Some 2,700 Applicants Notified of Carolina Acceptance - in Error

About 2,700 applicants for fall 2007 admission to Carolina were notified mistakenly on January 23 that they had been accepted. In fact, decisions on these applications have not been made, and the students were not expecting decisions until March 31.

The Office of Undergraduate Admissions said two simultaneous human errors involving e-mail messages were to blame. Its staff began apologizing to applicants the next day.

“We are still mortified that this happened,” admissions Director Steve Farmer said Thursday, nearly two days after the error. “I hate that it happened. We try to make sure the candidates under our care are treated fairly and humanely, and it’s heartbreaking in this case there were 2,700 students we’ve failed.”

Farmer said that he had heard from about 100 of the students and that the majority had been “just amazingly gracious – almost all said they understood it was an error.”

Most of the applications weren’t yet complete. The deadline for getting them in had been extended from January 15 to Jan. 22, 2007.

According to an explanation posted on the admissions office Web site, at 3:50 p.m. on January 23, the office mistakenly sent e-mails requesting mid-year grades from applicants. But the e-mail also read, “Congratulations again on your admission to the University.”

One staff member used the wrong distribution list for the mid-year grade request, Farmer explained. Within a span of five minutes, another staffer, apparently independently, modified the original message to include congratulations on acceptance.

Farmer said that the mistake was discovered almost immediately and that the staff tried to delete the messages. The error was believed to have been limited to some 500 students. The next morning, it was discovered that the total number affected was 2,703. Of that number, 773 were North Carolina residents; the rest were from out of state.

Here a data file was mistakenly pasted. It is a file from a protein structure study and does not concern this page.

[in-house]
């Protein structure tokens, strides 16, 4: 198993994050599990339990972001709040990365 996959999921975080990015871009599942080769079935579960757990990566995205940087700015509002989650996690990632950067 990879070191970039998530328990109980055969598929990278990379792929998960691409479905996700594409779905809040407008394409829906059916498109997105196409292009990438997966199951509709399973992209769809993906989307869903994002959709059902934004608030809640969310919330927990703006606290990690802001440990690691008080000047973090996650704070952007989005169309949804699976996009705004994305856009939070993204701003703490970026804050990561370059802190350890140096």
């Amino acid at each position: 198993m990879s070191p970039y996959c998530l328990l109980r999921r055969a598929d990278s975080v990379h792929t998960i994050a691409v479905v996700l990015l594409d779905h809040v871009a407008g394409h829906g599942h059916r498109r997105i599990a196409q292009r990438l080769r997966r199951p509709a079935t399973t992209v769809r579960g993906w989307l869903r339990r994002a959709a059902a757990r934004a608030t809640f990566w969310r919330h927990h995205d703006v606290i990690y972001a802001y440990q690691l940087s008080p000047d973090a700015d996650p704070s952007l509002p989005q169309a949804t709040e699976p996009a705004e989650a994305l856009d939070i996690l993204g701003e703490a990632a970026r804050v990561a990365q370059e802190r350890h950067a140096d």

Electronic apologies were on the way soon to 9,500 candidates whose applications are pending decisions.

“We will continue to express our deep regret for this error,” the admissions office statement read. “We are also developing internal controls that we believe will prevent this error from recurring. While our official admissions decisions are communicated only through mail and through students’ UNC homepages, we understand that many of the students who received the mistaken message have been disappointed to learn that we have reached no decision regarding their candidacy. We deeply regret this disappointment, which we know is compounded by the stress and anxiety that students experience as a result of the admissions process.”

Farmer said he expected to post some response from applicants on the Web site later Thursday.

“I hate we have disappointed people,” he said. “We will do everything we can to see it doesn’t happen again.”

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